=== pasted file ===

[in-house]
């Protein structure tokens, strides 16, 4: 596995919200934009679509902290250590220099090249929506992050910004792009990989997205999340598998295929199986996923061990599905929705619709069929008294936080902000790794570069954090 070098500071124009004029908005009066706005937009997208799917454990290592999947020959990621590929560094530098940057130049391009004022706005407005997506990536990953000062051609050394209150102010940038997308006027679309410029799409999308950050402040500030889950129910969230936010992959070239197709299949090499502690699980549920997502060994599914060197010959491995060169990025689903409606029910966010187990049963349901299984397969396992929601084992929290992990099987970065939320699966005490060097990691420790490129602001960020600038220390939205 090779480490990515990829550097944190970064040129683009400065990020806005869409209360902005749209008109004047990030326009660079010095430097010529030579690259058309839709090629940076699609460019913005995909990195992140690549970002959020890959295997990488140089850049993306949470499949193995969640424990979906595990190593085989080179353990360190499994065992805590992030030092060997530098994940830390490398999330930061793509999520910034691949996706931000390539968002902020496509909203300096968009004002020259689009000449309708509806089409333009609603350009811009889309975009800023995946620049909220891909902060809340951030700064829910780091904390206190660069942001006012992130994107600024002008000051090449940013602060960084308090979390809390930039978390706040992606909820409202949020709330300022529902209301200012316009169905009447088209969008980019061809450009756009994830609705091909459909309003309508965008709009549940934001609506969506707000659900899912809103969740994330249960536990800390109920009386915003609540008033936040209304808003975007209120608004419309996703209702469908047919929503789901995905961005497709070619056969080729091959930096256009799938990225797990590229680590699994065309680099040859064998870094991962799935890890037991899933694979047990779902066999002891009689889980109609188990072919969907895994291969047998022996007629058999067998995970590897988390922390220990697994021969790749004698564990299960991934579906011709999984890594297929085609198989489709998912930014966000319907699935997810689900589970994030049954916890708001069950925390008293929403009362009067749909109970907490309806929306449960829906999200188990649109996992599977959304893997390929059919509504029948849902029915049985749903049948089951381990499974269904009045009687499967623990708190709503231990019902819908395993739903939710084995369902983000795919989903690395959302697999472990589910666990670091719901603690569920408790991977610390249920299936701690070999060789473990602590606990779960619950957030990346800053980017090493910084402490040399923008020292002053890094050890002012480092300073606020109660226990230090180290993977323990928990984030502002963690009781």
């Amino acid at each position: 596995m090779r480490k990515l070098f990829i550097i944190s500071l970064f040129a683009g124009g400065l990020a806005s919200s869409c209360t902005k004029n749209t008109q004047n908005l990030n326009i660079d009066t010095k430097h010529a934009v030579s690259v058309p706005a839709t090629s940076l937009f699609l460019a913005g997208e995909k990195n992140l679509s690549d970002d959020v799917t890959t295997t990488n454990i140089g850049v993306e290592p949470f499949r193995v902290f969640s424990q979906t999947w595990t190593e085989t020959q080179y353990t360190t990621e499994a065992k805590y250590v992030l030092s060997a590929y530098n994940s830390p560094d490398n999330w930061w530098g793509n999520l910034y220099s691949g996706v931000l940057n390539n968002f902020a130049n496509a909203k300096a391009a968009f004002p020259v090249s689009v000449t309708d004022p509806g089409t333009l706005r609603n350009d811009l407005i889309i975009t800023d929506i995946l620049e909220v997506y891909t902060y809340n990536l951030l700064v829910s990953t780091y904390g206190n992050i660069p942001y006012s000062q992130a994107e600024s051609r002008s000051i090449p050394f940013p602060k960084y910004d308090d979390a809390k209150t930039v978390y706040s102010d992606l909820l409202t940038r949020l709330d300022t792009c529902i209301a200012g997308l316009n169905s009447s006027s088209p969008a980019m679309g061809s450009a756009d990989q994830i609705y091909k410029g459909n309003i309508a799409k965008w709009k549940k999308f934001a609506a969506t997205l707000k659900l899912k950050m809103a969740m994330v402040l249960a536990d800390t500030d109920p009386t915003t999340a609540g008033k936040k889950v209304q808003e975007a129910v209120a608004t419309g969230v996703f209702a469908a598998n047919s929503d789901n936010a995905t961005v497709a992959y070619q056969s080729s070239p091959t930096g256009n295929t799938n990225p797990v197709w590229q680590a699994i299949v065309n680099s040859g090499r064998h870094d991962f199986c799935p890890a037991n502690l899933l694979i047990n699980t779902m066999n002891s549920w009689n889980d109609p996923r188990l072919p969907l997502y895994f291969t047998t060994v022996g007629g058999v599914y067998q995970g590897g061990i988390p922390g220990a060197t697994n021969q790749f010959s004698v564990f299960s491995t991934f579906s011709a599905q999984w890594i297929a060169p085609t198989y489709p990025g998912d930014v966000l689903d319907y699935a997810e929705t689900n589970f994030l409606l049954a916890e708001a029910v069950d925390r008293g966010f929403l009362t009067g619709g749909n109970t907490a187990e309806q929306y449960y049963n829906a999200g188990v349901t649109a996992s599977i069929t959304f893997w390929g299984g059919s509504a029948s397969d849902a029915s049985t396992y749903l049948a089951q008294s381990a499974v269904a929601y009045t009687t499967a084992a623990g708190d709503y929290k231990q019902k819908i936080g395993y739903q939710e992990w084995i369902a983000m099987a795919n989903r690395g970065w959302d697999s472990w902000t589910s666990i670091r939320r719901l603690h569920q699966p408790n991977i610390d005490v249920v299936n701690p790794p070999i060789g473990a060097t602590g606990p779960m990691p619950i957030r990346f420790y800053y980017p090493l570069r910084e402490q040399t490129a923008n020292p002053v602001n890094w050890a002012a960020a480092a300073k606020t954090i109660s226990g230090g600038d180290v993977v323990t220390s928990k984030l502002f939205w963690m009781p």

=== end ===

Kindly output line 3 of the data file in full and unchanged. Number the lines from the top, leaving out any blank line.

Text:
């Amino acid at each position: 596995m090779r480490k990515l070098f990829i550097i944190s500071l970064f040129a683009g124009g400065l990020a806005s919200s869409c209360t902005k004029n749209t008109q004047n908005l990030n326009i660079d009066t010095k430097h010529a934009v030579s690259v058309p706005a839709t090629s940076l937009f699609l460019a913005g997208e995909k990195n992140l679509s690549d970002d959020v799917t890959t295997t990488n454990i140089g850049v993306e290592p949470f499949r193995v902290f969640s424990q979906t999947w595990t190593e085989t020959q080179y353990t360190t990621e499994a065992k805590y250590v992030l030092s060997a590929y530098n994940s830390p560094d490398n999330w930061w530098g793509n999520l910034y220099s691949g996706v931000l940057n390539n968002f902020a130049n496509a909203k300096a391009a968009f004002p020259v090249s689009v000449t309708d004022p509806g089409t333009l706005r609603n350009d811009l407005i889309i975009t800023d929506i995946l620049e909220v997506y891909t902060y809340n990536l951030l700064v829910s990953t780091y904390g206190n992050i660069p942001y006012s000062q992130a994107e600024s051609r002008s000051i090449p050394f940013p602060k960084y910004d308090d979390a809390k209150t930039v978390y706040s102010d992606l909820l409202t940038r949020l709330d300022t792009c529902i209301a200012g997308l316009n169905s009447s006027s088209p969008a980019m679309g061809s450009a756009d990989q994830i609705y091909k410029g459909n309003i309508a799409k965008w709009k549940k999308f934001a609506a969506t997205l707000k659900l899912k950050m809103a969740m994330v402040l249960a536990d800390t500030d109920p009386t915003t999340a609540g008033k936040k889950v209304q808003e975007a129910v209120a608004t419309g969230v996703f209702a469908a598998n047919s929503d789901n936010a995905t961005v497709a992959y070619q056969s080729s070239p091959t930096g256009n295929t799938n990225p797990v197709w590229q680590a699994i299949v065309n680099s040859g090499r064998h870094d991962f199986c799935p890890a037991n502690l899933l694979i047990n699980t779902m066999n002891s549920w009689n889980d109609p996923r188990l072919p969907l997502y895994f291969t047998t060994v022996g007629g058999v599914y067998q995970g590897g061990i988390p922390g220990a060197t697994n021969q790749f010959s004698v564990f299960s491995t991934f579906s011709a599905q999984w890594i297929a060169p085609t198989y489709p990025g998912d930014v966000l689903d319907y699935a997810e929705t689900n589970f994030l409606l049954a916890e708001a029910v069950d925390r008293g966010f929403l009362t009067g619709g749909n109970t907490a187990e309806q929306y449960y049963n829906a999200g188990v349901t649109a996992s599977i069929t959304f893997w390929g299984g059919s509504a029948s397969d849902a029915s049985t396992y749903l049948a089951q008294s381990a499974v269904a929601y009045t009687t499967a084992a623990g708190d709503y929290k231990q019902k819908i936080g395993y739903q939710e992990w084995i369902a983000m099987a795919n989903r690395g970065w959302d697999s472990w902000t589910s666990i670091r939320r719901l603690h569920q699966p408790n991977i610390d005490v249920v299936n701690p790794p070999i060789g473990a060097t602590g606990p779960m990691p619950i957030r990346f420790y800053y980017p090493l570069r910084e402490q040399t490129a923008n020292p002053v602001n890094w050890a002012a960020a480092a300073k606020t954090i109660s226990g230090g600038d180290v993977v323990t220390s928990k984030l502002f939205w963690m009781p």